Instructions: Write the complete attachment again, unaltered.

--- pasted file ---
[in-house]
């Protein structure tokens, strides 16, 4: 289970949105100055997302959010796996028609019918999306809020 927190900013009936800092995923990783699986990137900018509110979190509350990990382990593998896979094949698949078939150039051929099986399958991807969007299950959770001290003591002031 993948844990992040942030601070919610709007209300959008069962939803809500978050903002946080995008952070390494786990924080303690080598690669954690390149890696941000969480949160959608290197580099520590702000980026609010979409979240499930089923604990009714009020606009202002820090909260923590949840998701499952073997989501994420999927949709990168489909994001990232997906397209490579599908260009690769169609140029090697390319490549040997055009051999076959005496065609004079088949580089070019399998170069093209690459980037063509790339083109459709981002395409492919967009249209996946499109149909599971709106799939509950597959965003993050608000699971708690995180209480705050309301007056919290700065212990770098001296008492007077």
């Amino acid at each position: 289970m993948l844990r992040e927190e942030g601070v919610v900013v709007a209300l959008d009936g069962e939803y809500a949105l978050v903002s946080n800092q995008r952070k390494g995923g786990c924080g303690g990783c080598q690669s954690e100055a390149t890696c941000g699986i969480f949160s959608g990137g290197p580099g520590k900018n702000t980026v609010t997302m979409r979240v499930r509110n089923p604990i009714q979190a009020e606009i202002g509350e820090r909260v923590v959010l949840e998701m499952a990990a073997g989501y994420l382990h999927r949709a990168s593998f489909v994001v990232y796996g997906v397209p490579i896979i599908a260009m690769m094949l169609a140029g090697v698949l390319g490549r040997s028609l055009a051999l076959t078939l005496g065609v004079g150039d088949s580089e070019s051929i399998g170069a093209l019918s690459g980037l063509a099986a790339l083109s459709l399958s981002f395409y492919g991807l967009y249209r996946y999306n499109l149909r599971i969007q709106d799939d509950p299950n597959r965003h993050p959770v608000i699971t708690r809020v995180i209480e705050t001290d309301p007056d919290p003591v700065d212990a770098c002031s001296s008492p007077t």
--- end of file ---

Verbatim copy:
[in-house]
């Protein structure tokens, strides 16, 4: 289970949105100055997302959010796996028609019918999306809020 927190900013009936800092995923990783699986990137900018509110979190509350990990382990593998896979094949698949078939150039051929099986399958991807969007299950959770001290003591002031 993948844990992040942030601070919610709007209300959008069962939803809500978050903002946080995008952070390494786990924080303690080598690669954690390149890696941000969480949160959608290197580099520590702000980026609010979409979240499930089923604990009714009020606009202002820090909260923590949840998701499952073997989501994420999927949709990168489909994001990232997906397209490579599908260009690769169609140029090697390319490549040997055009051999076959005496065609004079088949580089070019399998170069093209690459980037063509790339083109459709981002395409492919967009249209996946499109149909599971709106799939509950597959965003993050608000699971708690995180209480705050309301007056919290700065212990770098001296008492007077």
């Amino acid at each position: 289970m993948l844990r992040e927190e942030g601070v919610v900013v709007a209300l959008d009936g069962e939803y809500a949105l978050v903002s946080n800092q995008r952070k390494g995923g786990c924080g303690g990783c080598q690669s954690e100055a390149t890696c941000g699986i969480f949160s959608g990137g290197p580099g520590k900018n702000t980026v609010t997302m979409r979240v499930r509110n089923p604990i009714q979190a009020e606009i202002g509350e820090r909260v923590v959010l949840e998701m499952a990990a073997g989501y994420l382990h999927r949709a990168s593998f489909v994001v990232y796996g997906v397209p490579i896979i599908a260009m690769m094949l169609a140029g090697v698949l390319g490549r040997s028609l055009a051999l076959t078939l005496g065609v004079g150039d088949s580089e070019s051929i399998g170069a093209l019918s690459g980037l063509a099986a790339l083109s459709l399958s981002f395409y492919g991807l967009y249209r996946y999306n499109l149909r599971i969007q709106d799939d509950p299950n597959r965003h993050p959770v608000i699971t708690r809020v995180i209480e705050t001290d309301p007056d919290p003591v700065d212990a770098c002031s001296s008492p007077t």